Now the above quotes aren't intended as any kind of definitive case by Jewell. But his deemphasis and outright dismissal of physical succession as that which validates the ministry is evident. Likewise, he elevates sound doctrine as the key trait of a true minister of God. Finally in his Homily for Whit-Sunday, Jewell, in defining a true church and noting the marks which do validate such a church, avoids any mention of so-called Apostolic Succession. Instead he writes:

"The true church is a universal congregation or fellowship of GOD's faithful and elect people, built upon the foundation of the Apostles and Prophets, Jesus Christ himself being the head corner stone (Eph. 2:20). And it hath always three notes or marks whereby it is known. Pure and sound doctrine, the Sacraments ministered to Christ's holy institution, and the right use of Ecclesiastical discipline. This description of the Church is agreeable both to the Scriptures of God, and also to the doctrine of the ancient fathers, so that none may justly find fault therewith."

2 comments:

  1. i disagree that it can't be both. I think it has to be both. The quote you posted at the bottom says "Pure and sound doctrine, the Sacraments ministered to Christ's holy institution, and the right use of Ecclesiastical discipline. "

    You need sound doctrine, which is based onto the successors through proper ecclesiastical discipline. Hooker was for maintaining both components. You look at Roman Catholics view of succession. They view succession as more important, but sound doctrine can easily fall into not so sound doctrine and heresy.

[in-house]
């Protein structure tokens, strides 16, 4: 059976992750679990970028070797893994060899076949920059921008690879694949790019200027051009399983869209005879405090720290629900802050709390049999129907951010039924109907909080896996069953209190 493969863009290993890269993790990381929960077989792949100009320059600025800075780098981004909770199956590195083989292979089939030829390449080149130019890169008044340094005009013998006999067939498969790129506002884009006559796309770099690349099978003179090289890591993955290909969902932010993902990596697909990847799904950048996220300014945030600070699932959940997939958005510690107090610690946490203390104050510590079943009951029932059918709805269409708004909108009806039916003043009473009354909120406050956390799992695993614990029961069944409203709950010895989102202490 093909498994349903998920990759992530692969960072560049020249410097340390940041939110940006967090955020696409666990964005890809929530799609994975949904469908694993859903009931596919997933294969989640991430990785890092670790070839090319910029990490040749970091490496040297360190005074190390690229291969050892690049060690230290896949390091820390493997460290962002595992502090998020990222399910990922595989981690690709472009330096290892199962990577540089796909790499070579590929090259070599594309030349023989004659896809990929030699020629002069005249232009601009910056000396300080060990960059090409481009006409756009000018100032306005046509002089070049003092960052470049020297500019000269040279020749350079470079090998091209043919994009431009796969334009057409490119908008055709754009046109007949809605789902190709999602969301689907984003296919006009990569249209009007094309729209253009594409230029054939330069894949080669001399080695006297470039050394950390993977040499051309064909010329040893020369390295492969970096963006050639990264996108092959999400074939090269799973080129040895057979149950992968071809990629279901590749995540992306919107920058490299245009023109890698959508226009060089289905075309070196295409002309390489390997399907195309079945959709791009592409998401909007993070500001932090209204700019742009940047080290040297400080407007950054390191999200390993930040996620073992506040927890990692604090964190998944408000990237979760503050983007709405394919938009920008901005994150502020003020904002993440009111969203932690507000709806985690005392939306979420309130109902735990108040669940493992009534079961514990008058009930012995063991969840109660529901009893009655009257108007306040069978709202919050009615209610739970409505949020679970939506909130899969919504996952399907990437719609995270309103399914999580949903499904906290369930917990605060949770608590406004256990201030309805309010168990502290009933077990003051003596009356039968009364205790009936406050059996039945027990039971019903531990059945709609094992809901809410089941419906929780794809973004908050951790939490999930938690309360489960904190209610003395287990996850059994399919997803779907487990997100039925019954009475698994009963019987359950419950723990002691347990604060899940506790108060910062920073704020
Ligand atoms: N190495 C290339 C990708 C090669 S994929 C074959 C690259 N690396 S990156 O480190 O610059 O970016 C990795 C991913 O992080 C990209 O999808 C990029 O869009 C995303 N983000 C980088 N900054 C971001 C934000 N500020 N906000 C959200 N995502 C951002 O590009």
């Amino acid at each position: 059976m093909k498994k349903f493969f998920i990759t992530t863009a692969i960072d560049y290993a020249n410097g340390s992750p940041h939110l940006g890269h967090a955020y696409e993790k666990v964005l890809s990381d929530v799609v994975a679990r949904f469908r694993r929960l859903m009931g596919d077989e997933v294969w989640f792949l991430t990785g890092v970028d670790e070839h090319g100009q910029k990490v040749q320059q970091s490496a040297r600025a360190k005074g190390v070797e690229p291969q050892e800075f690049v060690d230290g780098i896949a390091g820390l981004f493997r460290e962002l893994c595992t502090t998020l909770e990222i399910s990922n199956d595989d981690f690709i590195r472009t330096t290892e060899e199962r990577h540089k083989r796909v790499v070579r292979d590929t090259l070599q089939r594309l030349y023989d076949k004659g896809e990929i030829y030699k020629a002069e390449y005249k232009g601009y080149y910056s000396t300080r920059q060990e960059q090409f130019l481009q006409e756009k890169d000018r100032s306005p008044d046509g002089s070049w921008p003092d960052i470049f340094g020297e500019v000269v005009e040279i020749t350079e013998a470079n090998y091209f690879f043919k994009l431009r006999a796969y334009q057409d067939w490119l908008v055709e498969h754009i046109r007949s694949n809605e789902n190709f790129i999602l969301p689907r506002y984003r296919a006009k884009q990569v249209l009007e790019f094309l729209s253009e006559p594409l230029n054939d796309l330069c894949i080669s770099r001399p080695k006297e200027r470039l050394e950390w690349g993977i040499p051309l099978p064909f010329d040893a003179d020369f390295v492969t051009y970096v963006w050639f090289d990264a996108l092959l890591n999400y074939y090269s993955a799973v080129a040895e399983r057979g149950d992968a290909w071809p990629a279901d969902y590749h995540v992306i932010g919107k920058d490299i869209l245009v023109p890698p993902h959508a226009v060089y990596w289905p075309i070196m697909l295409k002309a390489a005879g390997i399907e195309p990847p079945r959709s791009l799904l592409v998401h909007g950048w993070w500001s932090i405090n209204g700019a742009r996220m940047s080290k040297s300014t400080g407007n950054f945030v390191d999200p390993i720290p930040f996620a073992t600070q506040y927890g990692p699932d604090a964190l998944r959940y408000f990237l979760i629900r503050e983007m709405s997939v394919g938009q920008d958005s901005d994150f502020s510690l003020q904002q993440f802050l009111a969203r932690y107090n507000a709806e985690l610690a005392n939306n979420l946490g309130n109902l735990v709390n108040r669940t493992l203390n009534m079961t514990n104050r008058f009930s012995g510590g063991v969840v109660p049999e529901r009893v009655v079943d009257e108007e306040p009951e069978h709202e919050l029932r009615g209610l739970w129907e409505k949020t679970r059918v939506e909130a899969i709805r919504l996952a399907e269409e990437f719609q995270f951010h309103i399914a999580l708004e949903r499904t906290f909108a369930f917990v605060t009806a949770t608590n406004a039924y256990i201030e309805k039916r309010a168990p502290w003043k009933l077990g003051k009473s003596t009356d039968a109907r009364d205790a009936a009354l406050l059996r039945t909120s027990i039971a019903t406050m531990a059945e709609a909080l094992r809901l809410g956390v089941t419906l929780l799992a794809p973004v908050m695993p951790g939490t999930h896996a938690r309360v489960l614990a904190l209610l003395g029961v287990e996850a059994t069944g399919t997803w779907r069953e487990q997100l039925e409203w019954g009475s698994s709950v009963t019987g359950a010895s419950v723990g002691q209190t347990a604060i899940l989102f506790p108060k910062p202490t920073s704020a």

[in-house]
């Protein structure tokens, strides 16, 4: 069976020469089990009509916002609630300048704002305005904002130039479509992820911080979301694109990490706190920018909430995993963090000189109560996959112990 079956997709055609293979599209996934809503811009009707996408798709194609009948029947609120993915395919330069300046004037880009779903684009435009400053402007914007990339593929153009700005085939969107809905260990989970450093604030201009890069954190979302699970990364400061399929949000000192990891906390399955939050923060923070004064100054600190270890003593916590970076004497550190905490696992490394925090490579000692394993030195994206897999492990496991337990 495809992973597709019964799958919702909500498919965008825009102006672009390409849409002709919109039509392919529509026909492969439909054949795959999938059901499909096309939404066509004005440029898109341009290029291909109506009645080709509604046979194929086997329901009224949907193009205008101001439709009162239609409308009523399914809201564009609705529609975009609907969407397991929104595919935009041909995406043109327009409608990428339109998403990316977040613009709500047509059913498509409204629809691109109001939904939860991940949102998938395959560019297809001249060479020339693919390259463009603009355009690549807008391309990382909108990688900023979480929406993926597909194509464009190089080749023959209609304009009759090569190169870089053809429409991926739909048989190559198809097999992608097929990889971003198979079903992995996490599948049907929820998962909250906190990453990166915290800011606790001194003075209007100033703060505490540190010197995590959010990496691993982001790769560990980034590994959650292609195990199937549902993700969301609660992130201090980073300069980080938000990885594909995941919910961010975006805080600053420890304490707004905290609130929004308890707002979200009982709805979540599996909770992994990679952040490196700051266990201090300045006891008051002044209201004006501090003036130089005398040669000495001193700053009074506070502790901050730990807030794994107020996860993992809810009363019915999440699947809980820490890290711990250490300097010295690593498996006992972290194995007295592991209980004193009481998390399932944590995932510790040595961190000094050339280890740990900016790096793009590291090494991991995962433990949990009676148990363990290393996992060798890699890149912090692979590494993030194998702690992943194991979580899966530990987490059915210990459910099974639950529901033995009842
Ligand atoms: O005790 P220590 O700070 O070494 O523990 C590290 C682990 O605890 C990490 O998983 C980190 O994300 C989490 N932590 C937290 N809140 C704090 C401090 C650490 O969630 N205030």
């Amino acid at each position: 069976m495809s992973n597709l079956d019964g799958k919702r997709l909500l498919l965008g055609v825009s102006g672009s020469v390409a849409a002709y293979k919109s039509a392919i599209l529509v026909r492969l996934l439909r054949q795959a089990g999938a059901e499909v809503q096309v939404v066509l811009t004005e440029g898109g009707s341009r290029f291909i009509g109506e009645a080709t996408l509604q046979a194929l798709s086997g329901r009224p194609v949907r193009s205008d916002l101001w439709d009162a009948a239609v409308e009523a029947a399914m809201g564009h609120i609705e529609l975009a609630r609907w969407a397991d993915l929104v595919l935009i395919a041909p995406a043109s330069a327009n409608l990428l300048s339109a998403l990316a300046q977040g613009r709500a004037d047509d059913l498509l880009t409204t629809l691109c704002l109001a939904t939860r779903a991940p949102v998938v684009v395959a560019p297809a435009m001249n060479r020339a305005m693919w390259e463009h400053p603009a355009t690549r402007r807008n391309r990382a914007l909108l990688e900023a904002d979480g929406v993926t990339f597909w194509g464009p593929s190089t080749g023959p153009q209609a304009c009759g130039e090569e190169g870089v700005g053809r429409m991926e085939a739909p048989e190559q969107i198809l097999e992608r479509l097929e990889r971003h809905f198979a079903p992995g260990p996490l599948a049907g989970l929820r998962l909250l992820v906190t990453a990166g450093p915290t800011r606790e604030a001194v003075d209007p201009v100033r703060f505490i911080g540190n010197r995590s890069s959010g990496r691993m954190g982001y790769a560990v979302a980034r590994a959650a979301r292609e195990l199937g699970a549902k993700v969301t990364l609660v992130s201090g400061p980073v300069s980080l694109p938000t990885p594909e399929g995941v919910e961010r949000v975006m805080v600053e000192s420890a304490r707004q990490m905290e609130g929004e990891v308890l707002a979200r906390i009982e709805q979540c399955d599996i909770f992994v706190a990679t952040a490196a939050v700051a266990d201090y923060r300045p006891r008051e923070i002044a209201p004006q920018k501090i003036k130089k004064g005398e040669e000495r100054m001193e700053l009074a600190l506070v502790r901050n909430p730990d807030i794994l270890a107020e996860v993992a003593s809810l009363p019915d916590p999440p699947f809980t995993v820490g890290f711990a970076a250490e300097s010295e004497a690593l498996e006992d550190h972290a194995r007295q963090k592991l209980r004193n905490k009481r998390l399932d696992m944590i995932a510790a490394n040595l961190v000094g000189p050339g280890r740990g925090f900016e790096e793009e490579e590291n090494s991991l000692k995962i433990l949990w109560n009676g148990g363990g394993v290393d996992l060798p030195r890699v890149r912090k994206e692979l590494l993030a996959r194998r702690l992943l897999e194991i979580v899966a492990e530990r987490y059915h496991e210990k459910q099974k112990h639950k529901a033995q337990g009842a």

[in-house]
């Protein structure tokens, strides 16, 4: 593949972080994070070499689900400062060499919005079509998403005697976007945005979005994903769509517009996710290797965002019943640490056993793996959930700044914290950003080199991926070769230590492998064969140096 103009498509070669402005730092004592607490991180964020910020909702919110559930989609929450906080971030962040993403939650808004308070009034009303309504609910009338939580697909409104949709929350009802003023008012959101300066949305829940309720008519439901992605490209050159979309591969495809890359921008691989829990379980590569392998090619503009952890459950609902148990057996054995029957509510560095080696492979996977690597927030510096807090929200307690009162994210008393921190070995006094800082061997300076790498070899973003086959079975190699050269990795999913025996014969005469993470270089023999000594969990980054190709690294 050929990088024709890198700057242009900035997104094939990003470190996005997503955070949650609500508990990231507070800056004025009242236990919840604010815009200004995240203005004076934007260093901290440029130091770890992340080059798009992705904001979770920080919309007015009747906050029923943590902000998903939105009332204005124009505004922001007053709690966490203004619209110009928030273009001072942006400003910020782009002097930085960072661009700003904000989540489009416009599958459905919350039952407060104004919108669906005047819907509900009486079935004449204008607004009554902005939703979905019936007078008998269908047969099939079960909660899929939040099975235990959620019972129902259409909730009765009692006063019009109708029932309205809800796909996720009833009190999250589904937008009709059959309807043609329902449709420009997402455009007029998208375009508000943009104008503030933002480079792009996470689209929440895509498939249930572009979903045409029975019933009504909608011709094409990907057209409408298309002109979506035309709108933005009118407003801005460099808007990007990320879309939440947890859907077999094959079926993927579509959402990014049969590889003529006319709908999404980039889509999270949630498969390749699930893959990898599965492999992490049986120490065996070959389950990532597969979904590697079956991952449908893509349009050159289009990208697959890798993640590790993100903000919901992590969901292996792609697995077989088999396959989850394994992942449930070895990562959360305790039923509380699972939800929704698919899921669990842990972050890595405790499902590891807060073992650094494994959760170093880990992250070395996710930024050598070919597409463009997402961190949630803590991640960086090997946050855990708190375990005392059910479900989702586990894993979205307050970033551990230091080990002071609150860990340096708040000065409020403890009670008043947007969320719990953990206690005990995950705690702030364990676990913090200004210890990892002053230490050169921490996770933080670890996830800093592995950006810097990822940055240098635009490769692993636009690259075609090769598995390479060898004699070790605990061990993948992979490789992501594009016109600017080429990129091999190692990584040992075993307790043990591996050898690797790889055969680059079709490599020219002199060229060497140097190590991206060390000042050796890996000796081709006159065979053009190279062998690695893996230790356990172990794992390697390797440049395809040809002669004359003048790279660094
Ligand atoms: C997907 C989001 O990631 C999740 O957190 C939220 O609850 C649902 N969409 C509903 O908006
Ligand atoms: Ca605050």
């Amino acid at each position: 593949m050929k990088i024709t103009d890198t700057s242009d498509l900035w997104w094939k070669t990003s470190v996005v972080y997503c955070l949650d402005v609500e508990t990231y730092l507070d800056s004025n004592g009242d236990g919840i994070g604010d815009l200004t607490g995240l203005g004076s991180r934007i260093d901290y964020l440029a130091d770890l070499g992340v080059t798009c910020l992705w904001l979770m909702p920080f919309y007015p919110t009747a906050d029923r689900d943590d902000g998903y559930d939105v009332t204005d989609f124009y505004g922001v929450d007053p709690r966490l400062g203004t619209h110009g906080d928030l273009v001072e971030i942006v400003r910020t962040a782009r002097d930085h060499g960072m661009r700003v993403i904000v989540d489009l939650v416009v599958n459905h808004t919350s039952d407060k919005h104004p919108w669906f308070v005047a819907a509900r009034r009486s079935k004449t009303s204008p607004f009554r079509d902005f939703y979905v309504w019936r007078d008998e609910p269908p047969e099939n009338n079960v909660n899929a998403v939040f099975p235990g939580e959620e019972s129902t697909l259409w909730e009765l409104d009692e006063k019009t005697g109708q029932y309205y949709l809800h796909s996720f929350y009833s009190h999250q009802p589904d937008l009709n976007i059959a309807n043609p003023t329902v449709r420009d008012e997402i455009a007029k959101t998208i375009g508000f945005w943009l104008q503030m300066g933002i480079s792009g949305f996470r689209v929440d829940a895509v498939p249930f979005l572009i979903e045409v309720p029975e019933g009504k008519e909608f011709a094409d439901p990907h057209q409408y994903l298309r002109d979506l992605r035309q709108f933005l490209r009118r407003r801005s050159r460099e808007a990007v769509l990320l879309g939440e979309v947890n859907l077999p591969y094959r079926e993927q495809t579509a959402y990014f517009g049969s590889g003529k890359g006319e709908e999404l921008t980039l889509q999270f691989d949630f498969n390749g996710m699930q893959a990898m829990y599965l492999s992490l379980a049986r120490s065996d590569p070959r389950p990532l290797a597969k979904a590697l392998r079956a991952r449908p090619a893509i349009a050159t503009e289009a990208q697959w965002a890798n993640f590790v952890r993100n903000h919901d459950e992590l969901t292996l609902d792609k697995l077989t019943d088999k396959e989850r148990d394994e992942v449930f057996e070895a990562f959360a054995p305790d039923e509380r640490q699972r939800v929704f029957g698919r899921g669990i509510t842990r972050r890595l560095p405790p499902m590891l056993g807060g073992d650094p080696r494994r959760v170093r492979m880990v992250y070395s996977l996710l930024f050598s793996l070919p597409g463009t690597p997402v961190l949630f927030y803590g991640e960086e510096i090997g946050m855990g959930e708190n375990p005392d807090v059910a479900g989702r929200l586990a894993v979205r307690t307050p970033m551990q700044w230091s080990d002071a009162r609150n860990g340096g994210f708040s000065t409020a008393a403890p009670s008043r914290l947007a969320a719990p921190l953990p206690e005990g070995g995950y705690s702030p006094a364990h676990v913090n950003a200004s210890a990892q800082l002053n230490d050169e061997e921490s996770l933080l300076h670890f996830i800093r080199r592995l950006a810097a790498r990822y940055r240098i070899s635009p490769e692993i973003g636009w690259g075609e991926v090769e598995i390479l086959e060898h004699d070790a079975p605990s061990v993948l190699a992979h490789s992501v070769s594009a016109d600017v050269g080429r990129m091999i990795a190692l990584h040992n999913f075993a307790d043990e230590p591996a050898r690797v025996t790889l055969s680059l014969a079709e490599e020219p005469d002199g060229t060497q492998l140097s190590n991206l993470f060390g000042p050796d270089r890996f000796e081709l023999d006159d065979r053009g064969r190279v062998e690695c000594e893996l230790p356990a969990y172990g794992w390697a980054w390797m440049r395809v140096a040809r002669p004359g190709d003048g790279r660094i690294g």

And take someone who just decides to start their own Church without lawfully being called any Church to preach or properly administer the Sacraments. And with no authority or structure to help maintain the teachings they again can fall into heresy.

    There is a reason Anglicans maintained both.

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  2. Hello George,

    Thanks for the comments. Rather than answer at length here in the comment section, I will be posting some of my thoughts as a new post.

    Just a couple things though... No English reformer equated physical apostolic succession with episcopal polity. And I would proffer that Rome's view of apostolic succession is not that it is more important than doctrine, rather that it is above doctrine as the one only true mark of the church from which everything else flows, including doctrine. Lastly, I think the question is not "can it be both" (i.e. physical line of succession and sound doctrine). Rather, what did the English reformers teach in this area? Nowhere do they elevate a physical line to the place of a mark of a true church.

    Regarding an individual that just decides to start their own Church - of course such a self-willed act is by definition not of the catholic church. And no true church, be it of episcopal or presbyterian polity, would recognize it as a valid church. But even Hooker allows for exceptions to formal ordination to the ministry. Concerning a direct call of God to the Ministry he writes “when God Himself doth of Himself raise up any, whose labour He uses without requiring that men should authorize them; but then He doth ratify their calling by manifest signs and tokens from heaven.”


    blessings in Christ,
    Jack